There are two reasons for advocating enter a scene late and leave it early.
One: a screenplay has a limited length of time – roughly 150 minutes.
Two: by following the guideline, the dramatic sense is maintained or even heightened. In other words, there’s no room for flab.
One scene tends to lead to the next. In order to move the story forward. And, remember, an author is in effect writing scenes in a reader's head.
One way to maintain the fast pace is to be judicious where scenes and chapters begin and end.
I’ve seen it time and again. A writer lingers at the end of a chapter, or even a scene, writing inconsequential detail that doesn’t move the story forward.
Beginning the book, new scene or new chapter is just as relevant. Enter just before a dramatic highpoint, rather than a lengthy lead up to it. (Exceptions will be suspense stories where what is being said is not what is going on between the lines.)
Here’s a rough example of a chapter ending that involves two main characters.
“Right, now listen. I’ll tell you what I’ll do. I’ll phone in sick for work and we can go together, eh? You sort out your work and then come over tomorrow and I’ll show you where the swine lives.”As luck had it, tomorrow was my day off, so I agreed.
The next morning, with jumbled thoughts of Marcus, the swine, infesting my mind, I picked her up and we set off.
I drove for about half an hour and followed her directions, turned into a street of run-down town houses.
"Slow down, pet, we’re here,” Grace exclaimed suddenly. “Find a parking spot here. His place is just around the corner.”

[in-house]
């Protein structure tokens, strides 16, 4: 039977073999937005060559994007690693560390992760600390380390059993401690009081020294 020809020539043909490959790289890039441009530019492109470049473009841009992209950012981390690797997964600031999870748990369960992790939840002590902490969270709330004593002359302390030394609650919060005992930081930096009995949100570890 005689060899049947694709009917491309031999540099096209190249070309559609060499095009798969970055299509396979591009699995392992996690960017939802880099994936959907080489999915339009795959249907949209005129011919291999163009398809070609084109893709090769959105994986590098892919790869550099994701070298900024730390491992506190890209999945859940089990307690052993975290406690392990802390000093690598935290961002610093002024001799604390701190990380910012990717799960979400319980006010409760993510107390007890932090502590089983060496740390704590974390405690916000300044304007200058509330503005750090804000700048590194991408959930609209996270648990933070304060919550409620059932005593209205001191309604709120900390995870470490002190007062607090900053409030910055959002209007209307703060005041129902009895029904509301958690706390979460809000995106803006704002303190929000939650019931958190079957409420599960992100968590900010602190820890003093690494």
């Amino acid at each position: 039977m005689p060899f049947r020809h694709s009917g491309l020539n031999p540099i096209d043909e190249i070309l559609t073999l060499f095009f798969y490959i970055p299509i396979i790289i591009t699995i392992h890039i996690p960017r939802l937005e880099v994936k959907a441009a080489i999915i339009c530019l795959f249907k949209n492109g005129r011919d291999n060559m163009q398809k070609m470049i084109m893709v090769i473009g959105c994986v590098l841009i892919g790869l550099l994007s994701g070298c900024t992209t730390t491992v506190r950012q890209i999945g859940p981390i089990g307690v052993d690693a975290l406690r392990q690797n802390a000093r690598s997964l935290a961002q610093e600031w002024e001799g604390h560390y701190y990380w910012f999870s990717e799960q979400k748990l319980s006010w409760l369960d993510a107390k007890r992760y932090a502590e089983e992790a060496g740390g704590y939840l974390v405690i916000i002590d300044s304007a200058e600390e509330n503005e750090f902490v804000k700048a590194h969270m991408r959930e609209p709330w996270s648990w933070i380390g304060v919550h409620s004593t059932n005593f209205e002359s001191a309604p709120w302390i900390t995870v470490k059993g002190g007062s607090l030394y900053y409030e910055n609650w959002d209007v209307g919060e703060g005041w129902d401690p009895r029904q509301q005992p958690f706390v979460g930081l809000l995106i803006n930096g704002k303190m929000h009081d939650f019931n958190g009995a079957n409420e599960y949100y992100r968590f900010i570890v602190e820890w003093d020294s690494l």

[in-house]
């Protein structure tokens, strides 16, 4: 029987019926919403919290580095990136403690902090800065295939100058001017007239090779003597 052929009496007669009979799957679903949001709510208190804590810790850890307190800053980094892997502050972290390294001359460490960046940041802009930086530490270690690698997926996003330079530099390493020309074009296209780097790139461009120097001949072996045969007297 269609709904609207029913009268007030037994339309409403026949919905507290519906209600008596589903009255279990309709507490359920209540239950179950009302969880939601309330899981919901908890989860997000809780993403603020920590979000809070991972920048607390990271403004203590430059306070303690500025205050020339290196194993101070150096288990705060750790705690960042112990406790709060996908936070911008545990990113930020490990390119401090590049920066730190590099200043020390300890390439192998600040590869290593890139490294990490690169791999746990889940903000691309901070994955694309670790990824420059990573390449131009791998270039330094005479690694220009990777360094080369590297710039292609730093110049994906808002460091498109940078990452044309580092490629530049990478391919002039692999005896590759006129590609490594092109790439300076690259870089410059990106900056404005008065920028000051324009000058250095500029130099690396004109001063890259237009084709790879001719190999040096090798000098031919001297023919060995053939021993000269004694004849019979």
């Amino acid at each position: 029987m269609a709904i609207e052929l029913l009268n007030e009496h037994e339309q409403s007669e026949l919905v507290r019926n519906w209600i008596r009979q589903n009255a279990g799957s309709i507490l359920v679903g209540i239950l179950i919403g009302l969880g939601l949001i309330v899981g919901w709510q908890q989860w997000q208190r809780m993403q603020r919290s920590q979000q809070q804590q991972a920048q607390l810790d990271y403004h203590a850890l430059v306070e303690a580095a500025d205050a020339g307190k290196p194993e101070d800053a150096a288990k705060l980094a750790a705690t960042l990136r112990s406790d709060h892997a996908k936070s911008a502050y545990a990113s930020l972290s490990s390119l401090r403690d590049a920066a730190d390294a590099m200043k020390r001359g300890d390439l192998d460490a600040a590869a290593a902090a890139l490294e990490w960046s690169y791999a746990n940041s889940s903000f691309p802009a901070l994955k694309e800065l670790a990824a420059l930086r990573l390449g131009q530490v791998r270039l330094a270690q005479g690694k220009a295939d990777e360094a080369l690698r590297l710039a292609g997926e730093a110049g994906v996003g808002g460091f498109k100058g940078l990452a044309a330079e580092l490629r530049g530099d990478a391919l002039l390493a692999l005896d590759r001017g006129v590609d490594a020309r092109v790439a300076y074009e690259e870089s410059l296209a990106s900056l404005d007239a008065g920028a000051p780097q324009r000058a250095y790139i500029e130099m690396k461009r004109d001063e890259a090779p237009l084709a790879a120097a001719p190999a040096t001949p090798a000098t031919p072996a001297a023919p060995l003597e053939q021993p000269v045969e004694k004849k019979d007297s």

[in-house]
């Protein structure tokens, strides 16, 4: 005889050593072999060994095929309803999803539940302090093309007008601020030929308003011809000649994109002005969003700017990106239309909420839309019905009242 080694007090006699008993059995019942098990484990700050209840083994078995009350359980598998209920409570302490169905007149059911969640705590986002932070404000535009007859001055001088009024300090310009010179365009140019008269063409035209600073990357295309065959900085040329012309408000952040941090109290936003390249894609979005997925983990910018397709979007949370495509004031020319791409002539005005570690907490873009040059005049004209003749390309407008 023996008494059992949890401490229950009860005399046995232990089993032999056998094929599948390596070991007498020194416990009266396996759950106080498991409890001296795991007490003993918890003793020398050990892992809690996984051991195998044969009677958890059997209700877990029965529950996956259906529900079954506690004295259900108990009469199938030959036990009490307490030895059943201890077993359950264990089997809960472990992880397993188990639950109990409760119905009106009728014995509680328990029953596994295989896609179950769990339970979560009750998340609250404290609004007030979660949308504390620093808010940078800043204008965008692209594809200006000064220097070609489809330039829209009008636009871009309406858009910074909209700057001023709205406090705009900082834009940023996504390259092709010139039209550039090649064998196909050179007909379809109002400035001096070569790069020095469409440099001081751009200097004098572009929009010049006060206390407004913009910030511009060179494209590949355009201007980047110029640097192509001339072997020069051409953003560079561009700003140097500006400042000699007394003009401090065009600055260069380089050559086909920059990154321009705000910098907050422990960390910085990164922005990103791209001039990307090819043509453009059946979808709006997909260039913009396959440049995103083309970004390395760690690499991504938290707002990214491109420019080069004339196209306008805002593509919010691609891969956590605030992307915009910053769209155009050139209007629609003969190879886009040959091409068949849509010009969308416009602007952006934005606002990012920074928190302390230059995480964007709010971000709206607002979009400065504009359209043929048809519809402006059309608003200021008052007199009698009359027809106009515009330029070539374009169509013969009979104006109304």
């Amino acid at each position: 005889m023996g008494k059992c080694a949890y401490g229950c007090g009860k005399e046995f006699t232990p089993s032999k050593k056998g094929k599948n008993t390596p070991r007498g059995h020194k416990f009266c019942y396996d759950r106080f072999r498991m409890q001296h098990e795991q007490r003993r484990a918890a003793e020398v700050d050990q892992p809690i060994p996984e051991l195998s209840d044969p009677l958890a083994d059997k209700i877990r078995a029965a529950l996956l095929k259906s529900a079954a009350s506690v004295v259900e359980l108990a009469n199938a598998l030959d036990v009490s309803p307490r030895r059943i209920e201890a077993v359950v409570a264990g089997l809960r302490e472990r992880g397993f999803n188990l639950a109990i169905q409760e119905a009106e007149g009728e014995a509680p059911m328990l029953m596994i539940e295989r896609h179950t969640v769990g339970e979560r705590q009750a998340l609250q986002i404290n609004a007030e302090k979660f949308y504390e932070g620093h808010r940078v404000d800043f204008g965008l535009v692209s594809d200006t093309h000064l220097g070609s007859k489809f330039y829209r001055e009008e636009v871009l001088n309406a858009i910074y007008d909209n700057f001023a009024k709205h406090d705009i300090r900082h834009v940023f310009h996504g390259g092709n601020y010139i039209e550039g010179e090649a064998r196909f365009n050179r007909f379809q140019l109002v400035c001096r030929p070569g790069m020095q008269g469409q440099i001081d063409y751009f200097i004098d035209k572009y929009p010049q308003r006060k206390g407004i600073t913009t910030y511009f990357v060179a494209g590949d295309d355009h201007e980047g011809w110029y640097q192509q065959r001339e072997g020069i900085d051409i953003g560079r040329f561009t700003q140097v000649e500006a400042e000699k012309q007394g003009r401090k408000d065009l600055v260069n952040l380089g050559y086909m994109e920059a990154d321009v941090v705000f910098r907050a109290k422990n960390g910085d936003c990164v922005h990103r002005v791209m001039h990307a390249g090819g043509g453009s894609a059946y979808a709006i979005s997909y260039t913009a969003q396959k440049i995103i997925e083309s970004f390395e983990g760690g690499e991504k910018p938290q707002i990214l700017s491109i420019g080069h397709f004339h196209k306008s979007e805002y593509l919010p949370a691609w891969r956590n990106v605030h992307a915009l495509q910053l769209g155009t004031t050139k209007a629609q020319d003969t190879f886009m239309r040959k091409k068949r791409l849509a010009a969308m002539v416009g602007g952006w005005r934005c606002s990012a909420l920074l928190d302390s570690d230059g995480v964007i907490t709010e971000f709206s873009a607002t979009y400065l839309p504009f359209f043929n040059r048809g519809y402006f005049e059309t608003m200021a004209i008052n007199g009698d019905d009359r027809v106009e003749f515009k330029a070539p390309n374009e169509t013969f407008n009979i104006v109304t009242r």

I switched off my thoughts and slowed down, and then eased into a convenient gap of parked vehicles. Grace opened the passenger door and stepped out onto the pavement. I gathered up my belongings, locked the doors, and then together we made our way down the street.
[end of chapter]
The red-highlighted text doesn’t tell us anything. The ending works just as well if all that red-highlight was deleted. The beginning of the next chapter has the two characters approaching the front door of the town house, or better still, confronting the character Marcus - doing away with the introductions at the door etc. (Begin late...).
The above example’s at a chapter end. The same applies to the end of a mid-chapter scene. Cut out superfluous wording; it isn’t really precious, is it? End on a note of anticipation, rather than a fade out. For example, ‘so I agreed’ in effect says to the reader, turn the page and find out what happens next; ‘made our way down the street’ is just tedious. (If the reader knew there was a killer waiting, then yes the walking down the street would raise the tension!)
The end of a book presents the same problem. How to leave it. The writer has been living with these (surviving) characters for ages - months or even years. There’s an understandable tendency not to let them go, just keep writing a bit more, tie up those not really essential loose ends. Does the story ending have more power when the ending meanders to a close with everyone chatting and getting all the I’s dotted? There are many authors who know how to close, and do it well. Adam Hall with his Quiller books didn’t linger. You arrived at the end breathless, and then you were left alone, gasping! The ending of The Spy Who Came in from the Cold is memorable because it’s abrupt, and final for Leamas.
Quiller Solitaire - Adam Hall
As Mickey Spillane said, “The beginning sells this book; the ending sells the next book.” If you leave the reader wanting more, then you’ve done your job.
I discuss the opening and closing scenes in Write a Western in 30 Days (pp142-144).